Is Hardware Really That Hard?

By Forbes

There’s an overused cliche in the tech world that “hardware is hard.” The sentiment is often used to emphasize the perceived differences between building a hardware company versus a software company. The argument that “hardware is hard” usually centers around the fact that:

• Hardware is more capital-intensive than software.

• Hardware takes more time to build and deploy at scale than software.

• Hardware usually has slimmer margins than software.

Undoubtedly, software has dominated the tech world over the past decade. Marc Andreessen, a founding partner at Andreessen Horowitz, wrote a now-infamous article in 2011 titled “Why Software Is Eating the World.” The article acted as an opening salvo for a decade that was dominated by software companies and drew attention to the opportunity that existed within software as the world emerged from two market meltdowns: the dot-com bubble of the late-1990s and the Great Recession between 2007 and 2009.

At the time of publication, Andreessen pointed out that the world was “in the middle of a dramatic and broad technological and economic shift in which software companies [were] poised to take over large swathes of the economy.” And boy, was he right.

With the rise of cloud computing platforms like AWS and Azure, software has become infinitely scalable, giving a staggering number of entrepreneurs with little more than a laptop, idea and computer science background the opportunity to go from zero to 60 in days, not decades. However, as unbridled enthusiasm for software investments has cooled over the last 18 months, it’s worth questioning whether the next decade will see the same level of software dominance as the previous one.

Blurred Lines

The line between hardware and software has become increasingly blurred, particularly among tech’s biggest names. Take Apple—the world’s largest company by market capitalization—for example. Is it a software-first or hardware-first company?

It’s hard to imagine the iPhone without iOS, iCloud or its App Store, which leads one to advocate for Apple as a software-first company. However, when you navigate to Apple’s home page, they aren’t selling software—they’re selling connected hardware: computers, iPhones, iPads, watches, headphones and more.

A glance at the top 12 most valuable companies in the world by market capitalization as of July 2023 reveals a mix of hardware-first and software-first companies that might surprise some people.

• Four Hardware-First Companies: Apple, NVIDIA, Tesla and Taiwan Semiconductor Manufacturing (TSMC).

• Four Software-First Companies: Microsoft, Alphabet (Google), Amazon and Meta (Facebook).

• Two Financial Services: Berkshire Hathaway and Visa.

• One Oil And Gas Company: Saudi Aramco.

• One Retailer: LVMH.

So, given the success of hardware-first companies, why do they often receive a bad reputation, especially within the venture community?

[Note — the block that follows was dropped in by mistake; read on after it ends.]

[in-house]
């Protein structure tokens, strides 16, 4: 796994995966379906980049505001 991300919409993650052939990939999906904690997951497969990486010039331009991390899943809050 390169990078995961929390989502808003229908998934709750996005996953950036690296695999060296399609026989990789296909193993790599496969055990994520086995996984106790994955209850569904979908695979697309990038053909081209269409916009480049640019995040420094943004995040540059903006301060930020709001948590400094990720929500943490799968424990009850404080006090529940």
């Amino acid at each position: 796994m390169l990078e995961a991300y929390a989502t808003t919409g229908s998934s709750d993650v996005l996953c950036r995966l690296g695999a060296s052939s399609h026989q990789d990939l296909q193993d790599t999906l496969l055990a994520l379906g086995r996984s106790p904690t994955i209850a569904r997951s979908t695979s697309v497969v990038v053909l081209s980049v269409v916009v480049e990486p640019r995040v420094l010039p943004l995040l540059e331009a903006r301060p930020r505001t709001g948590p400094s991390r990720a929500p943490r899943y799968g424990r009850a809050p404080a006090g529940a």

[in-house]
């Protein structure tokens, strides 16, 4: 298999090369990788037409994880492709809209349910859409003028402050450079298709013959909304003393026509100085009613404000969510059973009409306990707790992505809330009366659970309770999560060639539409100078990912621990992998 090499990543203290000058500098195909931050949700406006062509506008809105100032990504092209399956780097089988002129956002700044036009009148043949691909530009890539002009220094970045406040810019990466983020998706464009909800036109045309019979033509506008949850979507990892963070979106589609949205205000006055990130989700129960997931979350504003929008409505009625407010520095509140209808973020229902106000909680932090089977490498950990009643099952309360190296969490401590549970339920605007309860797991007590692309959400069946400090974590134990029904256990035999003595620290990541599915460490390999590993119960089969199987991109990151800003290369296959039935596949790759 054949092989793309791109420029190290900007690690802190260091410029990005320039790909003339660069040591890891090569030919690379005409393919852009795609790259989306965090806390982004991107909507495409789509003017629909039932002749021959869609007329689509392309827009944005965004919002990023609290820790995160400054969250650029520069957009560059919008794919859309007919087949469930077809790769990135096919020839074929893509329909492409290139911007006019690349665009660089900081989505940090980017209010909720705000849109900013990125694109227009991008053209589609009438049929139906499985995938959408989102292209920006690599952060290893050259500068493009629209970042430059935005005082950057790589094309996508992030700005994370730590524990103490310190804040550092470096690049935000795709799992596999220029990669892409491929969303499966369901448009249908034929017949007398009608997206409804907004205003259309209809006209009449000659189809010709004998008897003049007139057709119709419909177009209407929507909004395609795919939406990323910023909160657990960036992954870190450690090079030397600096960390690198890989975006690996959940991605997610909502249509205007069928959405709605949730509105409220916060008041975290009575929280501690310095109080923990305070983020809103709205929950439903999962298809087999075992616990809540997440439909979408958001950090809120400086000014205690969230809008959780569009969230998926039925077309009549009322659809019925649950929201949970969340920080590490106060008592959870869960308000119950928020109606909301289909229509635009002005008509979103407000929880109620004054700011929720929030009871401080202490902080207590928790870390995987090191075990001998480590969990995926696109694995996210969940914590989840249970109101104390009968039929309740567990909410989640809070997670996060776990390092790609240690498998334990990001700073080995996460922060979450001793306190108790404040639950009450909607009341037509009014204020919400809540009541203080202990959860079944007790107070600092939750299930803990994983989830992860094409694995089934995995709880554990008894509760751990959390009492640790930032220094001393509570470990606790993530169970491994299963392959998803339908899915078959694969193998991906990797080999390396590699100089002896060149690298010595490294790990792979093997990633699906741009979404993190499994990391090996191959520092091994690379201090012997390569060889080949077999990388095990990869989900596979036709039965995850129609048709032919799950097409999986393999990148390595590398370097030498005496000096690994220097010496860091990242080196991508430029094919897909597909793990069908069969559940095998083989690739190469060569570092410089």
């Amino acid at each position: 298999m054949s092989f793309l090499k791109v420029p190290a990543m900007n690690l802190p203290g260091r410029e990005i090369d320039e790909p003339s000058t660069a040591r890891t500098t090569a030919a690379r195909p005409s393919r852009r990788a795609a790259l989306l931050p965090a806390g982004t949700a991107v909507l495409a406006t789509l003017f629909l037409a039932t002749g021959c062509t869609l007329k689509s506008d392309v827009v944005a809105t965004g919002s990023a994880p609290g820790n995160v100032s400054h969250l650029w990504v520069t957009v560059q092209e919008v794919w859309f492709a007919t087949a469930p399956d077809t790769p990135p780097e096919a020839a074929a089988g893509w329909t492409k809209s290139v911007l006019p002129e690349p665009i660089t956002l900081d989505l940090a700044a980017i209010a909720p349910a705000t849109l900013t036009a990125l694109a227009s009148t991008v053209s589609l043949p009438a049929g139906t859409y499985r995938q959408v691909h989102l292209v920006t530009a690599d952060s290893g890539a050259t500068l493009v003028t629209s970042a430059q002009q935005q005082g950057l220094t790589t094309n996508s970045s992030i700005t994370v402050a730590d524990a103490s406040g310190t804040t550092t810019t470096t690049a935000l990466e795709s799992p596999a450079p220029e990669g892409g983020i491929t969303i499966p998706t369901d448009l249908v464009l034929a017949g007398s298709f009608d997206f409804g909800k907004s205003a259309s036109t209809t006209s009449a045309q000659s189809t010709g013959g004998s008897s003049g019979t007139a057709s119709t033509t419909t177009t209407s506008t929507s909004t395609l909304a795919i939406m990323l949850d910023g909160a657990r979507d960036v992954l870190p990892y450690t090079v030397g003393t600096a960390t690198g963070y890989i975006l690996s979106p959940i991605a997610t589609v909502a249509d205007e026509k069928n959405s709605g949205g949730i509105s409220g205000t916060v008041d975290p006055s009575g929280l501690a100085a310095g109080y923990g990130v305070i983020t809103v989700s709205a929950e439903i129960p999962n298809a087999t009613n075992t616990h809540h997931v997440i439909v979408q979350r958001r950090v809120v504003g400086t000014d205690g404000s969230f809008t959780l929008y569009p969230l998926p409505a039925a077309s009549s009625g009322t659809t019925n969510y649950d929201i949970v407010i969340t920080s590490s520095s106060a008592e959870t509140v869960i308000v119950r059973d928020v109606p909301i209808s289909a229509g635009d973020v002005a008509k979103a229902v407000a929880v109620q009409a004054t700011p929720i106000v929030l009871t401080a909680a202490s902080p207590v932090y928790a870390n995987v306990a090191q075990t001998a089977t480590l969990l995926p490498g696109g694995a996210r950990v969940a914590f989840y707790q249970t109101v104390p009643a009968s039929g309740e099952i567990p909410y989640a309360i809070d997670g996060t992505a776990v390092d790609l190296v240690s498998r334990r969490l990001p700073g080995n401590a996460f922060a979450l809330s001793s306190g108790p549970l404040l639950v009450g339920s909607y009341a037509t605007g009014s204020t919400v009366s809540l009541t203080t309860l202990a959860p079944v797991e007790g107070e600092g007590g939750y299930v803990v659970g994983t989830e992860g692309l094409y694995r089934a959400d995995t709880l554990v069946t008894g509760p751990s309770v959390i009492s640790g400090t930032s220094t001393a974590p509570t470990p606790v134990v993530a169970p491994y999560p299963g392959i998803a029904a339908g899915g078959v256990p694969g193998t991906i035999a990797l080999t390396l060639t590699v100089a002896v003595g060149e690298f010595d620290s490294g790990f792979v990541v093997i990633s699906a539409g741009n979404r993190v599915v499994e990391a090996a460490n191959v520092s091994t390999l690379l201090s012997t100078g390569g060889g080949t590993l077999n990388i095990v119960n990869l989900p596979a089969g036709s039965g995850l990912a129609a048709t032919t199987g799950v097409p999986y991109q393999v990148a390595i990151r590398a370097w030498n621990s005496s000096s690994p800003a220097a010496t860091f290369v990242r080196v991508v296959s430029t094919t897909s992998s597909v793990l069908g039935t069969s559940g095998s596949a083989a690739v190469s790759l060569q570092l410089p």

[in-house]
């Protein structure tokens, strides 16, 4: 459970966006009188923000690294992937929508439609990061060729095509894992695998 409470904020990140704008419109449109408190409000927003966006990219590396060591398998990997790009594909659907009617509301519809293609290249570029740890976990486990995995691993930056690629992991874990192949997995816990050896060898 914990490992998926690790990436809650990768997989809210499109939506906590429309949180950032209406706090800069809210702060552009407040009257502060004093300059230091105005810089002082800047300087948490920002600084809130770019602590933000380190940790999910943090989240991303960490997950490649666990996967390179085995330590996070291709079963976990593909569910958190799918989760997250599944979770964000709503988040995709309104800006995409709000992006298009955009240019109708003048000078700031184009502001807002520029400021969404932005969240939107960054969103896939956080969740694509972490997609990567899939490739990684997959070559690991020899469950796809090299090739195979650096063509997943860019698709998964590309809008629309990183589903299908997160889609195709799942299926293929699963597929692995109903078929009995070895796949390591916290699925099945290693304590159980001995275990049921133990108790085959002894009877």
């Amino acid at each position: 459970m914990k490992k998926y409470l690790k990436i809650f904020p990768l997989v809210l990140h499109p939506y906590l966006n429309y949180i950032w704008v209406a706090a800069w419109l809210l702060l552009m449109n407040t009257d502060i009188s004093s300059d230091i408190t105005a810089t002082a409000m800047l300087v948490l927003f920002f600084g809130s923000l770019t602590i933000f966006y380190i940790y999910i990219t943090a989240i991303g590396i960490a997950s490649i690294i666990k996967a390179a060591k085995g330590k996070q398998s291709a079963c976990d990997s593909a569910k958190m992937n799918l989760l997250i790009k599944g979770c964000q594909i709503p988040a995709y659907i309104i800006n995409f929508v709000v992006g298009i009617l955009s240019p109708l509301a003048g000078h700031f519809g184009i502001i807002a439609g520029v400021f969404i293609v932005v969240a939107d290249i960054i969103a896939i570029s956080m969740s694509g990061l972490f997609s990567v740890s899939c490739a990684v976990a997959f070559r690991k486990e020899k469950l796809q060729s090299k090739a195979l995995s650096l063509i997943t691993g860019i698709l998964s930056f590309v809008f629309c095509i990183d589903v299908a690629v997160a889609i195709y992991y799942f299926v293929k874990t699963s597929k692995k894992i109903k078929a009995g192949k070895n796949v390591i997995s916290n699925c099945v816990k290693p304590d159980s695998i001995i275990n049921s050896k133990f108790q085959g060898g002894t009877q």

Hardware Is The Tech You Marry

Although software-first companies offer advantages such as high margins, scalability, capital efficiency and predictable revenue, they also face challenges. Most notably, low barriers to entry lead to significant competition and limited customer loyalty. Recent economic weakness has highlighted these vulnerabilities.

However, hardware-first companies face their own unique challenges, including capital intensity, supply chain and manufacturing complexities and slimmer margins. Despite these challenges, hardware-first companies have achieved remarkable success due to their ability to create tangible and differentiated products that are often very “sticky.” Additionally, hardware development usually involves obtaining many certifications before going to market, which can take time and money but is useful in creating barriers to entry.

When a company integrates its software product into hardware or when a customer makes an upfront capital investment to address real-world needs through hardware solutions, it can yield significant advantages. These advantages include customer loyalty, brand recognition and higher customer switching costs, all of which contribute to long-term viability and success, even in the face of economic fluctuations.

In conclusion, although hardware development presents its own set of challenges, it’s unfair to label it as inherently harder than software. Both hardware and software have their unique complexities and advantages.

The future of the tech industry is likely to witness a continued convergence of hardware and software, blurring the lines between the two. As technology advances and ecosystems evolve, companies that effectively integrate hardware and software capabilities together into a single product may have a competitive edge in delivering innovative and holistic solutions that remain “sticky” with recurring revenue models that generate long and predictable revenue trails. The Internet of Things (IoT) and its universe of connected machines are poised to be major beneficiaries as hardware and software products continue to collide.